Without neglecting the sacrifices made specifically by the Muslim Brotherhood in many countries through imprisonment, oppression and exile, we must not to forget that the “people” in all their different political, ideological and social factions have paid their dues, much like any political party or even moreso, and are entitled to a decent life as part of a state that respects them as citizens and meets their aspirations, while benefiting from their capacities. These people, after all, did not want to seize power, but were demanding that their right to freely choose their rulers be respected, as well as striving to achieve their goals of freedom, social justice, and a status befitting their historical struggles and actual abilities.
We should also praise the abilities and organizational expertise of the deeply-rooted Muslim Brotherhood and their Salafi partners, which has permitted them to achieve unprecedented results in the parliamentary elections. [These elections] have enabled them to become essential partners in the decision making process of the “post-rebellion state,” whether in Tunisia, as has actually occurred, or in Egypt, as indicated by election results. Yet the ballot boxes don’t actually reflect the true level of popular representation possessed by these two Islamic organizations, which have been dogged by many accusations even while proving their mastery of the electoral process and their great and growing tactical and maneuvering skills. [These skills] have enabled them to build alliances with anyone, whenever and however they chose.
On the other hand, these results have exposed the revolutionary youth’s lack of adequate skills in organization and the division of labor, in addition to the necessary expertise and ability to clearly communicate with the crowds who answered their call and came - in the hundreds of thousands, if not millions - to the squares to express their rejection of the ruling regime, only to find that the youth lacked a true vision as to the identity of the replacement regime.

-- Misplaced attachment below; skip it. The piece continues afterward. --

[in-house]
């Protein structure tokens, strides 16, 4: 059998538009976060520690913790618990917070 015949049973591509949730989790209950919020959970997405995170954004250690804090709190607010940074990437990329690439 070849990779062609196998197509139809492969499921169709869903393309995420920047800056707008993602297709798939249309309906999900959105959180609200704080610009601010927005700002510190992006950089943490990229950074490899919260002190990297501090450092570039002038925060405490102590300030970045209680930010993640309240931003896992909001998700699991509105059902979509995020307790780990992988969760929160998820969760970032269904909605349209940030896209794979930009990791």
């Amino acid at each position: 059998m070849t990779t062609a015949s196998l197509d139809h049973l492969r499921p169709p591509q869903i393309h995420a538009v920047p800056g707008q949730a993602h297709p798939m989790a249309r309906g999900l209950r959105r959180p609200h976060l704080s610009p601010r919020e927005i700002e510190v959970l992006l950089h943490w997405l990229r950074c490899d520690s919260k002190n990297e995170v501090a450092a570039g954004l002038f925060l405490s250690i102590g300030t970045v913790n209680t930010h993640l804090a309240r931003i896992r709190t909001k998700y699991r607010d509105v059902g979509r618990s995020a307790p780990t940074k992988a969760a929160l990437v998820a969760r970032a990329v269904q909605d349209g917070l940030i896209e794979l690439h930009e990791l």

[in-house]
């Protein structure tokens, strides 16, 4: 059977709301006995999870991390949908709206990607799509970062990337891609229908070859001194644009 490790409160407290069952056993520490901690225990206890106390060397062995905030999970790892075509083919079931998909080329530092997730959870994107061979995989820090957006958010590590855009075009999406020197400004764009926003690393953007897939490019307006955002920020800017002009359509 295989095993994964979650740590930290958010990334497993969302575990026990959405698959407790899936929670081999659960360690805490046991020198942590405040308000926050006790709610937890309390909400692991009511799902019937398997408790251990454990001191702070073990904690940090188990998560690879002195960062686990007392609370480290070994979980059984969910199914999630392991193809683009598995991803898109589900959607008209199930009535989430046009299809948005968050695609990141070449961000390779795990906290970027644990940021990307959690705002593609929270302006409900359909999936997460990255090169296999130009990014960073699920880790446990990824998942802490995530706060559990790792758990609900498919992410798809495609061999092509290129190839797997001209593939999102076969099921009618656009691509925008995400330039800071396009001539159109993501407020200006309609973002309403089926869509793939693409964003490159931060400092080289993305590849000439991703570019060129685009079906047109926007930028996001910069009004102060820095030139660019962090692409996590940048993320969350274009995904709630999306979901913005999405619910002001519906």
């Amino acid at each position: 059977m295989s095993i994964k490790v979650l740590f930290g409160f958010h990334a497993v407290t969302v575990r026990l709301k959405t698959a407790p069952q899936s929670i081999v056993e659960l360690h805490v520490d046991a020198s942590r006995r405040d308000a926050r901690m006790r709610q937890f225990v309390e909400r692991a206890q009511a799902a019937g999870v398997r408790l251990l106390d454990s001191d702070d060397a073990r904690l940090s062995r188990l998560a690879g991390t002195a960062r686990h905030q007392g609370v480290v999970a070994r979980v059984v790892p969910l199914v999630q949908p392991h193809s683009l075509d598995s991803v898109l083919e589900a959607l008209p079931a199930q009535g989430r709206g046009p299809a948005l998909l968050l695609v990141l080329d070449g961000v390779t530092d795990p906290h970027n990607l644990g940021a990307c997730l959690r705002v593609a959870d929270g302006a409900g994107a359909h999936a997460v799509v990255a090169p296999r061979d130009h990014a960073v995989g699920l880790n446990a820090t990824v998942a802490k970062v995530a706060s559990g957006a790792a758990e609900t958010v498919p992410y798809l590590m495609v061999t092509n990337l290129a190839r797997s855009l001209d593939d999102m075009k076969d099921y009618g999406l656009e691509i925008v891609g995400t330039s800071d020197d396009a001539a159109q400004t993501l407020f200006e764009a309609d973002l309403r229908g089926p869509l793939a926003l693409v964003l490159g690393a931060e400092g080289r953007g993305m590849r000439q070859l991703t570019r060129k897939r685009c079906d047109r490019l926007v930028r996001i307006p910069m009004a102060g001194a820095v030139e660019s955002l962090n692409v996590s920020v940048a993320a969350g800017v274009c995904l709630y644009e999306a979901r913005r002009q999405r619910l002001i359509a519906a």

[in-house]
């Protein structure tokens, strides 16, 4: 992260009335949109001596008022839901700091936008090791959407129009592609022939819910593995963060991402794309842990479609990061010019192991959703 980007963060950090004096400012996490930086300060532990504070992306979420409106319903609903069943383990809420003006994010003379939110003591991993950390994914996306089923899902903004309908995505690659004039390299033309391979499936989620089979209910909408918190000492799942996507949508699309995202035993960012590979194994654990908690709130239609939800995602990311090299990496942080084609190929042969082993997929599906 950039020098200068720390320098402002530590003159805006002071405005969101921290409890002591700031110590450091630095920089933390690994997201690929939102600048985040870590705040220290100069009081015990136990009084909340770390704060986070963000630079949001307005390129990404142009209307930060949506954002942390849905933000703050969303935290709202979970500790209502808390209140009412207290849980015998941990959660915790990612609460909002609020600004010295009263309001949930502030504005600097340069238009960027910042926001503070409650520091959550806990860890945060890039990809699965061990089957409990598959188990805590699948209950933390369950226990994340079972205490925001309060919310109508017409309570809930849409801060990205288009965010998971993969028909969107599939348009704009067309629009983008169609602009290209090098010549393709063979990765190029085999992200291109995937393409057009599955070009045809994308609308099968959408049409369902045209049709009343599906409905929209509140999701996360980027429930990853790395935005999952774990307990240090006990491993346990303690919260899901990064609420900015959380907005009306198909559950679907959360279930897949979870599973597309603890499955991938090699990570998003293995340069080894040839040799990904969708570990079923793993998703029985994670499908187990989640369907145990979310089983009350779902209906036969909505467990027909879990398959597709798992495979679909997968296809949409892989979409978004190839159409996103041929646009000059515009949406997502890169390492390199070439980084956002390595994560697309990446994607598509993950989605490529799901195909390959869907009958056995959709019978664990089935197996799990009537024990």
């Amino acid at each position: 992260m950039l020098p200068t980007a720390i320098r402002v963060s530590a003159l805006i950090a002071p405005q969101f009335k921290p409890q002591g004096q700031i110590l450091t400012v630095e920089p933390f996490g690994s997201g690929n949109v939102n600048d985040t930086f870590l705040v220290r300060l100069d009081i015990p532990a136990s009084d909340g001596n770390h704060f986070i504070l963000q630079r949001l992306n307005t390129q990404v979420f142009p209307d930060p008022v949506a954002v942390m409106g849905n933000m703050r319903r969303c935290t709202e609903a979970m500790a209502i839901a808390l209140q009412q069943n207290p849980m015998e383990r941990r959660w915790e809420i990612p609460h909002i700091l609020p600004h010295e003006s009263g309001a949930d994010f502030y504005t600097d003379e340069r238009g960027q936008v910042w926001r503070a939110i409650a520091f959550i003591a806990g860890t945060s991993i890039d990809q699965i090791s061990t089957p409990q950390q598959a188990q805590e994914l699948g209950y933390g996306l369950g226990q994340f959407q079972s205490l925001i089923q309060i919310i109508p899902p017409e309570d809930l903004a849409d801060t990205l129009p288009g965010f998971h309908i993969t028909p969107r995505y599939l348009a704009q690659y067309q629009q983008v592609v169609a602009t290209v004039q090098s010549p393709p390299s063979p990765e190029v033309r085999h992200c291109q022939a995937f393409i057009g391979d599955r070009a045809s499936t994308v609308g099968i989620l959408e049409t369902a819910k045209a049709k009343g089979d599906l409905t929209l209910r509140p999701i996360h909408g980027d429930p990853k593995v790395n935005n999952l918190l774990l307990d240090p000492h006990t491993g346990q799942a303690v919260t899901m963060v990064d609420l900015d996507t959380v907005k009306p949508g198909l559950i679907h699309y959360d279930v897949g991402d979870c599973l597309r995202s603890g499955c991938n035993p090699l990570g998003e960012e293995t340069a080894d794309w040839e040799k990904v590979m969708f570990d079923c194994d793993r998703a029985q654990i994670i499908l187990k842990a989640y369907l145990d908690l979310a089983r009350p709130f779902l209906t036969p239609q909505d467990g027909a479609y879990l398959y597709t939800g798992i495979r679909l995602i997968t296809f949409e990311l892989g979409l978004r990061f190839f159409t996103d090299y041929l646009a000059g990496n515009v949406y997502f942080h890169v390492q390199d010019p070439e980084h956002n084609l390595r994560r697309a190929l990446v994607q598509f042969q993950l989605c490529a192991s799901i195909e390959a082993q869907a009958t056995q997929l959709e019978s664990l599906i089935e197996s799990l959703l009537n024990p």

In any case, the new regime in Tunisia, and the one that will come to rule Egypt, do not fully embody the revolution’s slogans or the street’s aspirations.
This should not be construed as doubting the patriotism of those that the elections have brought to power, for certainly among them are militant activists who have endured imprisonment, exile, and persecution, deserving of our utmost appreciation.
But questions remain as to their ruling agenda, their true leanings and the policies that they will espouse in dealing with internal as well as foreign issues. The revolution’s goal, after all, was not to simply to topple the head of the regime, and God knows the public squares have seen enough bloodshed.
The problem with the rulers that the revolutions toppled was not only that they were corrupt and corrupting of others; they also betrayed what was entrusted to them and falsified their countries’ identities, taking them to the brink of complete incapacitation and the loss of status, role, and the right to decide their own fate, rendering them politically and economically dependent on foreign countries, not to mention educationally and socially dependent too. They also all withdrew from the battle for Palestine, without the slightest justification!
Tunisia was without any identity or role, having been hijacked by a dictator who surrendered its decision making [power] to the American hegemon. Meanwhile he left France, the former colonial power, its share of the pie, and allowed Israel to come and go as it pleased, as if it were an ally; in extreme cases, [Ben Ali] even presented himself as a “mediator” of the Palestinian cause!